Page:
Doğa Ulaş Eralp
Mar 30 2018

‘Irrational’ is the ‘new normal’ in Erdoğan’s Turkey

 

Over the last few weeks, certain high-ranking state employees and ruling party officials have started acting a bit odd in Turkey. The governor of a conservative town in central Anatolia stood on the balcony of his official governor’s office for his farewell speech, where he held an imitation ‘Zülfikar’ - Prophet Muhammad’s nephew Ali’s double-edged sword -  and pledged the conquest of Jerusalem by the armies of Islam celebrating the fall of Afrin at the hands of the Turkish Armed Forces (TSK).

A few days later, a prominent member of a local branch of President Recep Tayyip Erdoğan’s ruling AKP in the Aegean province of Aydın, officially launched a campaign to head the local AKP branch, donning a white Islamic shroud.

These are two recent examples of unconventional political moves that have taken place recently. There have been strange behaviours by the public as well. People have been knifing oranges in an apparent move to protest the Netherlands, which banned a minister from Erdoğan’s cabinet to enter the country. Shopkeepers have been burning 1 USD bills as a ‘tour de force’ against American interventionism in Syria.  

Such political acts have become more visible as Erdogan’s authoritarian regime is tightening its grip on Turkish society, by way of the State of Emergency law which curtails civil liberties and freedoms.

The channels of political visibility in Turkey which are permitted and viable are ones that submit to the authoritarian narrative, further perpetuating the muting of independent narrative.

In the late 1940’s while working in California, renowned German sociologist Theodor Adorno, who fled Nazi Germany, developed a scale to measure the extent of receptivity to fascist propaganda among individuals who have been subjected to such political instruments. Adorno called that scale, the F-scale; F representing the “the pre-fascist personality” that is receptive to authoritarian ideologies. The scale includes measures such as conventionalism, authoritarian submission, authoritarian aggression, religion and ethics, superstition, power and toughness as well as anti-intraception.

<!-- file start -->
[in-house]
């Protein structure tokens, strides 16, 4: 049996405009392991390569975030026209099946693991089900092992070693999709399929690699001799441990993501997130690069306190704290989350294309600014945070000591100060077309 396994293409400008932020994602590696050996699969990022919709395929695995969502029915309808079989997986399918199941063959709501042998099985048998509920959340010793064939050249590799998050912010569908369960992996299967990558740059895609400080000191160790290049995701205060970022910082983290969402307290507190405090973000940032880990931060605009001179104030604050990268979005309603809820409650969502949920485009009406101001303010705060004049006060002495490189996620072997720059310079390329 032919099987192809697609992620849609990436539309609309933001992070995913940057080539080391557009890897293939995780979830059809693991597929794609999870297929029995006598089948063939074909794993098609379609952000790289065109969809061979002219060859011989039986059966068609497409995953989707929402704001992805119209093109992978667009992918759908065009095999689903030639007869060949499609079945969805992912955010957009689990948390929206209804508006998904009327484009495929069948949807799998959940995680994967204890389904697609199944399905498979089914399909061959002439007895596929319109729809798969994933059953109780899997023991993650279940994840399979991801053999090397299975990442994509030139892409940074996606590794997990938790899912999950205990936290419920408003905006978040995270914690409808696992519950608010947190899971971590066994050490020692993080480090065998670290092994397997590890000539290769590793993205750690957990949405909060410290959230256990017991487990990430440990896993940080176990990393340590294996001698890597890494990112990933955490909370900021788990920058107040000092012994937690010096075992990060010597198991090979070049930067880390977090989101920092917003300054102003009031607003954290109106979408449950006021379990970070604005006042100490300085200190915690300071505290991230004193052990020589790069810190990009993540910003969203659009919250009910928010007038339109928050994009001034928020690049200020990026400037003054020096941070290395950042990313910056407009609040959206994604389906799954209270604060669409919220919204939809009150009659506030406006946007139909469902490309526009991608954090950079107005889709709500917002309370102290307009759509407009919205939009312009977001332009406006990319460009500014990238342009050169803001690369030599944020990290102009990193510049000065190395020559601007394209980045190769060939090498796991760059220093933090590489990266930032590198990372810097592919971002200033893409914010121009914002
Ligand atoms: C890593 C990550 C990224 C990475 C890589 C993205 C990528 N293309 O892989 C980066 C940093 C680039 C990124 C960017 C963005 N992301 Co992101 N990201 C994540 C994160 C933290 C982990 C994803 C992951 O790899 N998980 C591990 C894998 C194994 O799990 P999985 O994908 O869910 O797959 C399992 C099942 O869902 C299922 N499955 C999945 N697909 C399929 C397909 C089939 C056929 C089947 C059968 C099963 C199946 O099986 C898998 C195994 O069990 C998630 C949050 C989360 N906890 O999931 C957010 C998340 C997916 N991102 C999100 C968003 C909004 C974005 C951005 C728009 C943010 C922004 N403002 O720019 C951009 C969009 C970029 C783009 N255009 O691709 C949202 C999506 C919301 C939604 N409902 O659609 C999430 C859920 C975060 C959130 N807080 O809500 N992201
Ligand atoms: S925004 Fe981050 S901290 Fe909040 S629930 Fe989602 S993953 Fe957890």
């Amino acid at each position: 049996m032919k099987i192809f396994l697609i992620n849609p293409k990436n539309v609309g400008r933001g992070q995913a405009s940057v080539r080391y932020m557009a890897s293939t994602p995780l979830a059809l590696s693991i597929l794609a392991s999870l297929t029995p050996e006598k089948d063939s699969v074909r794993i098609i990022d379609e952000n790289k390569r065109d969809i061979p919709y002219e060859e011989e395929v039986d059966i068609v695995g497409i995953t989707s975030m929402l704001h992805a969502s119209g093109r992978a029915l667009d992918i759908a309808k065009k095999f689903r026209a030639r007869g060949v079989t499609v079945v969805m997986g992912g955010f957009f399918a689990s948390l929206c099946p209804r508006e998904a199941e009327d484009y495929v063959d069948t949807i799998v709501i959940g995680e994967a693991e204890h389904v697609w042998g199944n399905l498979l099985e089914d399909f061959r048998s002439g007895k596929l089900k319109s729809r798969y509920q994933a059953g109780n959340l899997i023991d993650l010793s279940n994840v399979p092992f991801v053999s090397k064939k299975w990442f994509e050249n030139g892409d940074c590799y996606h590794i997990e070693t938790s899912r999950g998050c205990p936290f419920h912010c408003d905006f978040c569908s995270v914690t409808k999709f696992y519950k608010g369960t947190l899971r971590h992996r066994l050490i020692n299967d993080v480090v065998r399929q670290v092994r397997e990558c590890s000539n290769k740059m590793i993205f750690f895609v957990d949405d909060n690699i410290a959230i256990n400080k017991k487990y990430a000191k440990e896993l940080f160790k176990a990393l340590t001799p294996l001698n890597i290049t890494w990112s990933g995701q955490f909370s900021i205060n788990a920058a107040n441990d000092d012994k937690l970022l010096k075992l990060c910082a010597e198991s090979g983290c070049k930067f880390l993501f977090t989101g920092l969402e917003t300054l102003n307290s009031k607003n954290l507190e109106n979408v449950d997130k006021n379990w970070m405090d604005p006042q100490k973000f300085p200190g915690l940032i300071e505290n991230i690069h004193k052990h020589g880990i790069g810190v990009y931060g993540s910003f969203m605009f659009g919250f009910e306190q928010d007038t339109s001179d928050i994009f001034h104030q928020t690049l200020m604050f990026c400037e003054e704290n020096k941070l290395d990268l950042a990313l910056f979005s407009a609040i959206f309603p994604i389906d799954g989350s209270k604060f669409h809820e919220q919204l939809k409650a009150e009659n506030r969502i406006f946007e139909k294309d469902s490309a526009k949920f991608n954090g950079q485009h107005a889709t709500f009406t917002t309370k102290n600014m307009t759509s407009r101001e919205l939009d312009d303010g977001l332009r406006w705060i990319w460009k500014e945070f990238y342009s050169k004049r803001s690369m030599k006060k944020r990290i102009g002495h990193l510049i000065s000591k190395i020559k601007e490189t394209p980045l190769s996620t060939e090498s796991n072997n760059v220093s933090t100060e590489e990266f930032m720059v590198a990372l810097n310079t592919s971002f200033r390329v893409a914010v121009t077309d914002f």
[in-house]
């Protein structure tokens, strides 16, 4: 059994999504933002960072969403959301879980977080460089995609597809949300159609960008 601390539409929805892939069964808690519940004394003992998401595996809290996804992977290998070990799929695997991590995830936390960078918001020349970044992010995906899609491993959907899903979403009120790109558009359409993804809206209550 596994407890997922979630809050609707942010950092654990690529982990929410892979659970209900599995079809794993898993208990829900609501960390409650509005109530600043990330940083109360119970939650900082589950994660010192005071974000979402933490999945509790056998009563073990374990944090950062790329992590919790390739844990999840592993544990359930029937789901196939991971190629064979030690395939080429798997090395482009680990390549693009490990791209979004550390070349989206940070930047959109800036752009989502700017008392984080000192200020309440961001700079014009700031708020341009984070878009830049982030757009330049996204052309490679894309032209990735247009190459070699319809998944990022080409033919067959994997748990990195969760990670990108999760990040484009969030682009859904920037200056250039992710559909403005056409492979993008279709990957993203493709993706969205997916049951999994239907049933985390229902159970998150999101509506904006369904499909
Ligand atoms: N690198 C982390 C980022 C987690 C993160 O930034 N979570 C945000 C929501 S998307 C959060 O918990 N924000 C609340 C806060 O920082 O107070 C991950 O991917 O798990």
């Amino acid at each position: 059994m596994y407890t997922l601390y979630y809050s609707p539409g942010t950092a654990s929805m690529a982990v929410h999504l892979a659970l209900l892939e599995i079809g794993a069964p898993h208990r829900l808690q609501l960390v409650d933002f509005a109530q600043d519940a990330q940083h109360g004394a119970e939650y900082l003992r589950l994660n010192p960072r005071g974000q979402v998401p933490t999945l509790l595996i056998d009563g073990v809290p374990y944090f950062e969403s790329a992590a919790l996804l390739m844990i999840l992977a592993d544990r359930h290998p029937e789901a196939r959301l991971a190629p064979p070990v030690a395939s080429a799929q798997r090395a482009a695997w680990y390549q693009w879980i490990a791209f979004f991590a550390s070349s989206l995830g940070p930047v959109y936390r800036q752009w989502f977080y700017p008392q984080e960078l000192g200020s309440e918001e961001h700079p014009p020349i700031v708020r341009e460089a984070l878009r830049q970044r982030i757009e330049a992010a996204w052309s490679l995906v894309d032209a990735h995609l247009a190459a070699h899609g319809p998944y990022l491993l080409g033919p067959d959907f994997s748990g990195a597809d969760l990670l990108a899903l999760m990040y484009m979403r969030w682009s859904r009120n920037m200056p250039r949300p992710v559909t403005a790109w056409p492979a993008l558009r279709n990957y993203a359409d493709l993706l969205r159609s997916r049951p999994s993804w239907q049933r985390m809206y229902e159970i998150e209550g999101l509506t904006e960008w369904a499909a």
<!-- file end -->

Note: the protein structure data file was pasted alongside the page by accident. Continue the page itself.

Conventionalism suggests conformity to traditional societal norms and values of the middle class. The more individuals adhere to conventional ways of being, the more susceptible they become to authoritarian propaganda.

In the largely conservative Turkish society where values such as submission to elders, praise of nationalist violence are constantly portrayed as the true values, hyperbolic public expressions become conventional ways of ensuring national unity and denying alternative worldviews that question militarism, authoritarianism, heteronormativity, patriarchy and war.

Such political acts have two very clear objectives: authoritarian submission and authoritarian aggression. Knifing oranges, wearing shrouds, rattling imitation sabers all call for absolute obedience to the ‘father figure’ and at the same time send a very strong message of intimidation to those who foolishly dare to question such conventional values.

Furthermore, such propaganda is hidden in the disguise of Islamist-Nationalist rigor, an imagined revival of Ottoman Empire under the divine leadership of Erdoğan, poised to avenge 300 years of Western/Christian domination in former Ottoman lands and their domestic partners, Kurds, Alevis, Armenians, Communists and Democrats.

It’s no longer surprising when the president of a state university publicly asks for the mass extermination of all socialists and democrats in Turkey, whom he publicly labels as heretics.

This so-called ethno-religious propaganda feeds into the superstition widely held across the conservative heartland of Turkey, that no foreign power or its domestic agents can test the power and resilience of Muslim Turks or emasculate them by questioning the divine right of Erdoğan to rule. This belief closes the door for self-criticism, condemning all that question it as anti-Muslim and anti-Turkish.

For many of you who may not be familiar with the rise of Nazism in Weimar Germany during the interwar period, the language adopted by Turkish public officials reflects that Turkey will eventually become a totalitarian dictatorship shaped by the cult of Erdoğan and sustained by perpetual war within and outside of Turkey.

Nonetheless, there is still time before the potential rigging of the 2019 elections, which would be the last nail on the coffin of Turkish democracy.

The important question for those who are still insistent on opposing this downward trend is to explore non-violent ways of pushing for a public counter-narrative of peace, social justice and democracy to come into existence - this at the risk of facing long-term prison sentences.

Understandably, there are not many politicians or political activists willing to take that risk in Turkey.

However, silence would mean the perpetual exposition of public displays of authoritarian behavioral disorders that may give way to political cannibalism.

And we all know how the ‘’Silence of the Lambs’’ ends, don’t we?